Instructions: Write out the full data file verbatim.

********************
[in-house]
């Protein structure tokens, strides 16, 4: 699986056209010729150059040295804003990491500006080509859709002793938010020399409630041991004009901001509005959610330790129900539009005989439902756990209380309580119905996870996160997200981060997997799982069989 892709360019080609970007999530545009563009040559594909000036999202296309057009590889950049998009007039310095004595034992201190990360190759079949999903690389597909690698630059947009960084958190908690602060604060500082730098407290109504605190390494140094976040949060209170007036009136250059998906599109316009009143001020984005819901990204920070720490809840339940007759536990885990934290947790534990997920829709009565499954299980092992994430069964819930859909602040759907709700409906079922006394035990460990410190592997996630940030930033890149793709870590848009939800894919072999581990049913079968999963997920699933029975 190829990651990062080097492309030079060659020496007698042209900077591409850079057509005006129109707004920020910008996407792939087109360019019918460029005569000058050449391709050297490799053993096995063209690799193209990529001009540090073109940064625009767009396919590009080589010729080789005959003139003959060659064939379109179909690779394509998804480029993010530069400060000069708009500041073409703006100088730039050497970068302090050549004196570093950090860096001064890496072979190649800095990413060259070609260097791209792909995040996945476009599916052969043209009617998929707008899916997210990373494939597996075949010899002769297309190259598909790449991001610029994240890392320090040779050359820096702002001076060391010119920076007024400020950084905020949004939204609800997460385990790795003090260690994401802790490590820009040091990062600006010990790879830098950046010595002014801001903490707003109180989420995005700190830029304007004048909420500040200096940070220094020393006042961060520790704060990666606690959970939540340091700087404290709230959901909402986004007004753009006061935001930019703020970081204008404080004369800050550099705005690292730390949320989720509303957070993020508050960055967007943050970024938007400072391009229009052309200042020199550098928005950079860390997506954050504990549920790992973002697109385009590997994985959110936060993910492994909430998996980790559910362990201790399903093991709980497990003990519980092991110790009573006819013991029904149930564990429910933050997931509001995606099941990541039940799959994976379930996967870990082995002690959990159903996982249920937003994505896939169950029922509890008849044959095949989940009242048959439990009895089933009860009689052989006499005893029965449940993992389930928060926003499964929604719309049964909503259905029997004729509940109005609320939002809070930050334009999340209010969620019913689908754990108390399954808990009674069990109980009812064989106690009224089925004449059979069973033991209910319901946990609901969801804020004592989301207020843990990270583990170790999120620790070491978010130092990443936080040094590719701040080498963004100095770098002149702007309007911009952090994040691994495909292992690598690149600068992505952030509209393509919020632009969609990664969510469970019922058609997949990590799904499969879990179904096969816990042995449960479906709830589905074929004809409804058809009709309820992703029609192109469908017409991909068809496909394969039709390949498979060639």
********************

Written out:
[in-house]
């Protein structure tokens, strides 16, 4: 699986056209010729150059040295804003990491500006080509859709002793938010020399409630041991004009901001509005959610330790129900539009005989439902756990209380309580119905996870996160997200981060997997799982069989 892709360019080609970007999530545009563009040559594909000036999202296309057009590889950049998009007039310095004595034992201190990360190759079949999903690389597909690698630059947009960084958190908690602060604060500082730098407290109504605190390494140094976040949060209170007036009136250059998906599109316009009143001020984005819901990204920070720490809840339940007759536990885990934290947790534990997920829709009565499954299980092992994430069964819930859909602040759907709700409906079922006394035990460990410190592997996630940030930033890149793709870590848009939800894919072999581990049913079968999963997920699933029975 190829990651990062080097492309030079060659020496007698042209900077591409850079057509005006129109707004920020910008996407792939087109360019019918460029005569000058050449391709050297490799053993096995063209690799193209990529001009540090073109940064625009767009396919590009080589010729080789005959003139003959060659064939379109179909690779394509998804480029993010530069400060000069708009500041073409703006100088730039050497970068302090050549004196570093950090860096001064890496072979190649800095990413060259070609260097791209792909995040996945476009599916052969043209009617998929707008899916997210990373494939597996075949010899002769297309190259598909790449991001610029994240890392320090040779050359820096702002001076060391010119920076007024400020950084905020949004939204609800997460385990790795003090260690994401802790490590820009040091990062600006010990790879830098950046010595002014801001903490707003109180989420995005700190830029304007004048909420500040200096940070220094020393006042961060520790704060990666606690959970939540340091700087404290709230959901909402986004007004753009006061935001930019703020970081204008404080004369800050550099705005690292730390949320989720509303957070993020508050960055967007943050970024938007400072391009229009052309200042020199550098928005950079860390997506954050504990549920790992973002697109385009590997994985959110936060993910492994909430998996980790559910362990201790399903093991709980497990003990519980092991110790009573006819013991029904149930564990429910933050997931509001995606099941990541039940799959994976379930996967870990082995002690959990159903996982249920937003994505896939169950029922509890008849044959095949989940009242048959439990009895089933009860009689052989006499005893029965449940993992389930928060926003499964929604719309049964909503259905029997004729509940109005609320939002809070930050334009999340209010969620019913689908754990108390399954808990009674069990109980009812064989106690009224089925004449059979069973033991209910319901946990609901969801804020004592989301207020843990990270583990170790999120620790070491978010130092990443936080040094590719701040080498963004100095770098002149702007309007911009952090994040691994495909292992690598690149600068992505952030509209393509919020632009969609990664969510469970019922058609997949990590799904499969879990179904096969816990042995449960479906709830589905074929004809409804058809009709309820992703029609192109469908017409991909068809496909394969039709390949498979060639």